“Perhaps Tony is willing to make exceptions to get ahead,” Ziva said slyly. “How else will he get promoted?”
The car jerked abruptly, and Gibbs cut two different people off to turn down a street and park in roughly against a curb. Tony made a mental note to check the tires as the older man jerked off his seat belt and turned around to face the back seat of the car.
“How stupid do you think I am?” Gibbs questioned.
Tony blew out air between his lips and didn’t bother to look back at Ziva. He figured she was making every impression of a wounded bird at the moment, and he wasn’t interested in even trying to swallow that.
“Gibbs…I…” Ziva began.
“Do you think, for a minute, I’d have kept Tony in my team if he was incompetent as you like to pretend he is?” Gibbs demanded. “I recruited him personally not only to NCIS but to work with me specifically. In fact, he’s the only person on this team that I asked for. You’re here, Ziva, because Jenny forced me to take you. And McGee got his spot because Tony thought he had potential and agreed to train him.
“Tony could’ve been promoted three different times in the last four years, and I told him that the next time Vance offers him a team lead he’s taking it. He only stuck around as long as he has because I…” Gibbs turned around and stared out the front window shield. “Because I wasn’t ready when I came back from Mexico. I still don’t remember everything.”
“Boss,” Tony murmured.
“No, it’s about time these two realized they don’t know a damn thing about you, and the fact that you’ve had your share of men is the least of it.”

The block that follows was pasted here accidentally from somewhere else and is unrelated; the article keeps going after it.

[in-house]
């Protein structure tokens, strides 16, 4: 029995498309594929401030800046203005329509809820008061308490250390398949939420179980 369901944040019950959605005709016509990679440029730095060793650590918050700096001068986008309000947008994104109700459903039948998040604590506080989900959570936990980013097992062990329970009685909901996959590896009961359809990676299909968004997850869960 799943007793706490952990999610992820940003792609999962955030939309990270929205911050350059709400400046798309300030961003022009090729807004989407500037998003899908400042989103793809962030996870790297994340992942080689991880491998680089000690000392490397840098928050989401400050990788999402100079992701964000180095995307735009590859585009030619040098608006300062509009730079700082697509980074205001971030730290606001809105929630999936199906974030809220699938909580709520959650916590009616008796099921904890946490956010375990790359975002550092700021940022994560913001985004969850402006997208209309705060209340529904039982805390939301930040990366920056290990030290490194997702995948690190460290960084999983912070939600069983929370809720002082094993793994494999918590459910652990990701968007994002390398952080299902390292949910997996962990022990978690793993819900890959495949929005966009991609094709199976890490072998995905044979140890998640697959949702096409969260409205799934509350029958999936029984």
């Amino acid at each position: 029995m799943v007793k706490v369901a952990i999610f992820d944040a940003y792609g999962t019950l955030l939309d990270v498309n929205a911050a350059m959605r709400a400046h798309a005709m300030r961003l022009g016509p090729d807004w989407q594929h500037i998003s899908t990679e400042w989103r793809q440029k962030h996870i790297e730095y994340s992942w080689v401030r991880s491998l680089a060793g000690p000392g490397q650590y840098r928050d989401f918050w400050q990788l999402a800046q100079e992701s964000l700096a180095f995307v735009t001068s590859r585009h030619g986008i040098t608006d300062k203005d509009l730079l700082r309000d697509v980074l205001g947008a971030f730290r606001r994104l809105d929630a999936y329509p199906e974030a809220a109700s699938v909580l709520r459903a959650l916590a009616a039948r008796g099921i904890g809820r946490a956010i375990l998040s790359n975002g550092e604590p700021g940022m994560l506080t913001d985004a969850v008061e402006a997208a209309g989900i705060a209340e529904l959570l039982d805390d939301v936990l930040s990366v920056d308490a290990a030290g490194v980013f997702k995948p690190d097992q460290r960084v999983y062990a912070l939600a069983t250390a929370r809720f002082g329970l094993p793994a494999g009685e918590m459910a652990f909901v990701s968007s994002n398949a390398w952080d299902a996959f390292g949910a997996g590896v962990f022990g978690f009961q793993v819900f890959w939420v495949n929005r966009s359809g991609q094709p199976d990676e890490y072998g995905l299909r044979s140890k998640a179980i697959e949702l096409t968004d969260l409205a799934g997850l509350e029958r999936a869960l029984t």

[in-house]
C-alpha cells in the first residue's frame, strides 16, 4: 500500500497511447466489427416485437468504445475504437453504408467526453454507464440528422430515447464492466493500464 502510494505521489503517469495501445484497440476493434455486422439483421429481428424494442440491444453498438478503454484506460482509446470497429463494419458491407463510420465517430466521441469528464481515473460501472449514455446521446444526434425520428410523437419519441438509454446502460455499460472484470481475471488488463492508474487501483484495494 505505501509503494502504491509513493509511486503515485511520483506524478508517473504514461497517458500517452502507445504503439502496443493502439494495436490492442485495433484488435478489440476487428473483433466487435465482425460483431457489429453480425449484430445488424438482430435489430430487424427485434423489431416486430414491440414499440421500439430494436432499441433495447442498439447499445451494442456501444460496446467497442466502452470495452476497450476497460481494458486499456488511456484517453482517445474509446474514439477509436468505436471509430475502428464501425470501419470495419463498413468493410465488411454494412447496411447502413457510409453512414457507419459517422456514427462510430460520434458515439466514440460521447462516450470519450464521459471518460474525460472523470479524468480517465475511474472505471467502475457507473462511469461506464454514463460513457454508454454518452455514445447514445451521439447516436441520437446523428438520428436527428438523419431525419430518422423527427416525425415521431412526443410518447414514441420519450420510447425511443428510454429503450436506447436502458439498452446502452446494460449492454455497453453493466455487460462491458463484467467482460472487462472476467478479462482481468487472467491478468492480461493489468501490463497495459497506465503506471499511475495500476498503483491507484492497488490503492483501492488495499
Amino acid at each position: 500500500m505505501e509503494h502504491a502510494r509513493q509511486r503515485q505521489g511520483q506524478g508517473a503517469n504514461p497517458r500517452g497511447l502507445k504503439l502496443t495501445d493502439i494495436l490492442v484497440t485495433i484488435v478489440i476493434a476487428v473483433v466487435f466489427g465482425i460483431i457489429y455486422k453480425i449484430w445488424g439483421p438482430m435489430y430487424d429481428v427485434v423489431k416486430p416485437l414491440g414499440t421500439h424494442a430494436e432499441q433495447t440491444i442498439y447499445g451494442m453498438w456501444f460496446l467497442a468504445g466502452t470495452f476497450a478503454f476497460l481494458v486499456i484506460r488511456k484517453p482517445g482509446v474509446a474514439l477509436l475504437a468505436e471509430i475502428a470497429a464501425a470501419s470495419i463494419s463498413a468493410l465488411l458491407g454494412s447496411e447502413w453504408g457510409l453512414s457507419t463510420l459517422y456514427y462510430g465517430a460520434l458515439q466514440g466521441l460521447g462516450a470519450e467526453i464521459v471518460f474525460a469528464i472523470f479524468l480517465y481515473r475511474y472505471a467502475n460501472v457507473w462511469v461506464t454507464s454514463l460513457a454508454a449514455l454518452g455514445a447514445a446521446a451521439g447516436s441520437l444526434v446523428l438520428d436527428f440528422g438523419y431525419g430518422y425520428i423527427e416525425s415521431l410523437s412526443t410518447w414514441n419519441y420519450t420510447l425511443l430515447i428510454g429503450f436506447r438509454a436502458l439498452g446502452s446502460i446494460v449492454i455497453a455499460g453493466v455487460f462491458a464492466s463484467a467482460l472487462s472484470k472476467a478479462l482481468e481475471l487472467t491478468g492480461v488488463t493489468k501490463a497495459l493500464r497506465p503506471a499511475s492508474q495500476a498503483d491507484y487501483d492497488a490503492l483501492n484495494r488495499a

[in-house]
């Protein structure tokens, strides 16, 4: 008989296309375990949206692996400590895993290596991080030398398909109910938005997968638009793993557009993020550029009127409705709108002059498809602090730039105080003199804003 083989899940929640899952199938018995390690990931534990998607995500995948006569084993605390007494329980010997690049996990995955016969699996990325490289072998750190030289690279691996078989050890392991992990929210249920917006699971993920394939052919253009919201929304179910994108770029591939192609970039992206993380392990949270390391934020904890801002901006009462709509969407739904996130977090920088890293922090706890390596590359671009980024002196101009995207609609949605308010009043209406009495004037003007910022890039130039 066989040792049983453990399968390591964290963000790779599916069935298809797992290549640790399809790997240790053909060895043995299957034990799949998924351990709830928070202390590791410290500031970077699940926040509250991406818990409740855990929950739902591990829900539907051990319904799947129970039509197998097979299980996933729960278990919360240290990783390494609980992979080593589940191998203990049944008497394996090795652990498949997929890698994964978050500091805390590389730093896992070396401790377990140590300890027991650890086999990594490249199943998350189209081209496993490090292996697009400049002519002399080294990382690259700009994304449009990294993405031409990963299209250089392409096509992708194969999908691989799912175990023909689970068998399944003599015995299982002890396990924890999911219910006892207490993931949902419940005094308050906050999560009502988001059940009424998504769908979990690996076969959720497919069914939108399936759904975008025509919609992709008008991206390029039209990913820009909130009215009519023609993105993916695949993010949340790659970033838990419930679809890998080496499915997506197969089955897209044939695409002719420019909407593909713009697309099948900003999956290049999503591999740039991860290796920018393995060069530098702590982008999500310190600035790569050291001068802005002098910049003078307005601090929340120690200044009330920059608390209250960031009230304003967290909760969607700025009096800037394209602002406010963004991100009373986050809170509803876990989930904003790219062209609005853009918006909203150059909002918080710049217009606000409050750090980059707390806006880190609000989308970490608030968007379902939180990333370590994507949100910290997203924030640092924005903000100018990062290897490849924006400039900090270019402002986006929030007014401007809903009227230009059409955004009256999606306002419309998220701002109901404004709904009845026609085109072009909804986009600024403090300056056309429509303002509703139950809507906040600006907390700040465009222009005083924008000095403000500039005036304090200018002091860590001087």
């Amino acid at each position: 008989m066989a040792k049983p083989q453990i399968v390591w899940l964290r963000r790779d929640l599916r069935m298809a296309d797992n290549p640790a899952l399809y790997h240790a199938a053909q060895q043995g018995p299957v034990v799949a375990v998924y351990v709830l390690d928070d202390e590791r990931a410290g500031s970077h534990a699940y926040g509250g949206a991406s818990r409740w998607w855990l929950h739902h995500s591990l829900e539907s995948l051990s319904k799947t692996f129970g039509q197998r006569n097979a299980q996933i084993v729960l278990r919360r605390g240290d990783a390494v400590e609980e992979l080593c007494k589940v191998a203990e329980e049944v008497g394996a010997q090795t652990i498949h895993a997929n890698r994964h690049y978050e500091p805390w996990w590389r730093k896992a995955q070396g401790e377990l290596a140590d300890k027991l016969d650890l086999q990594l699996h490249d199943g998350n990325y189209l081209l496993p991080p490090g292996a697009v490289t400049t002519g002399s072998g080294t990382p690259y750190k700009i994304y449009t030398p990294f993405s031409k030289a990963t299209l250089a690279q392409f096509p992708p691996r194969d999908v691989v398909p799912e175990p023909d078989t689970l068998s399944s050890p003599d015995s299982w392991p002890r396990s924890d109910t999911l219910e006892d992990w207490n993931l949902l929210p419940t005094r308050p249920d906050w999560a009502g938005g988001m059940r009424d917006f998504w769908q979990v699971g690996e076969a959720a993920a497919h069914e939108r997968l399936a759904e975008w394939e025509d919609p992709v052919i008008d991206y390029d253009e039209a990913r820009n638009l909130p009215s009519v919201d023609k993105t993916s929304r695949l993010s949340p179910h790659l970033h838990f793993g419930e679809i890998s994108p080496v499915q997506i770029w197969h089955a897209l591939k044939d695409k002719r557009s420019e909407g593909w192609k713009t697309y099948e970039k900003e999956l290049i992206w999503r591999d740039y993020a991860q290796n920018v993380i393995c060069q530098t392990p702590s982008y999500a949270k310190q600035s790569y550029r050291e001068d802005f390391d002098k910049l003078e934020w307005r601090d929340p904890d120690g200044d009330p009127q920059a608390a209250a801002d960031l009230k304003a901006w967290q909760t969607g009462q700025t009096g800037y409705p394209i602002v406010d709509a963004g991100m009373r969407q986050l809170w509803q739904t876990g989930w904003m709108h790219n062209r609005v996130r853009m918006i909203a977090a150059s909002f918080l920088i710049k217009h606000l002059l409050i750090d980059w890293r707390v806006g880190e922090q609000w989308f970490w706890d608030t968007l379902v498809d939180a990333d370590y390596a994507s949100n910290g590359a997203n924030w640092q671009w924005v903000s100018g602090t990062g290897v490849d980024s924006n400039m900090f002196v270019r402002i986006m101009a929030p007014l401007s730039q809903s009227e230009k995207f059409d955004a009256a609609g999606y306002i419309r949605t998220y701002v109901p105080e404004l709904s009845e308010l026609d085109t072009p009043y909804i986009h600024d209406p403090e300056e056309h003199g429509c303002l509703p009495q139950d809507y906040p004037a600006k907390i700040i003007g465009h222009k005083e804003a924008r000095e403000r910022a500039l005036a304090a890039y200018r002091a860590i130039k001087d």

Tony huffed with as much drama as he could muster. “Hardly my share actually, which is a shame. I mean how many would my share even be? Can I Google that?”
Gibbs frowned. “Shut up, Tony.” He pulled his seat belt back on.
“Rampart’s…really good looking,” Tim offered thoughtfully from the backseat. “I mean, if you like dudes.” He paused. “Are you going to call him?”
“It’s like I’m not even in charge,” Gibbs muttered.
“Welcome to my world,” Tony said and shrugged when the older man looked his way.
– – – –
Gibbs dismissed Ziva and Tim in the parking garage individually by name, so Tony just followed him to the elevator. It was clear that the older man had something on his mind and it probably wasn’t going to be a comfortable conversation. Tony really didn’t want to have another conversation about their brief sexual affair that had been cut short by the plague or perhaps, really, by Kate’s murder. They’d already had it twice—one before and another after the whole amnesia thing.
It lingered between them, perhaps because Tony hadn’t had the good taste to get out of Gibbs’ life after it was over. Or maybe it was because Tony had ended it before Gibbs could. He honestly couldn’t be sure, and maybe it wasn’t worth figuring out. The sex had been great, but their work relationship had suffered for it. It had suffered even more after Gibbs had returned from Mexico. The older man had been really stupidly hostile about the whole thing for months because he’d only remembered bits and pieces of their relationship both professionally and personally.
Tony wasn’t all that surprised when Gibbs stopped the elevator.
“HR sent out another memo, where they pointedly did not mention you, to remind everyone to stop taking the main elevator out of commission for private discussions.”
Gibbs shrugged and leaned against the wall. “Are you going to call him?”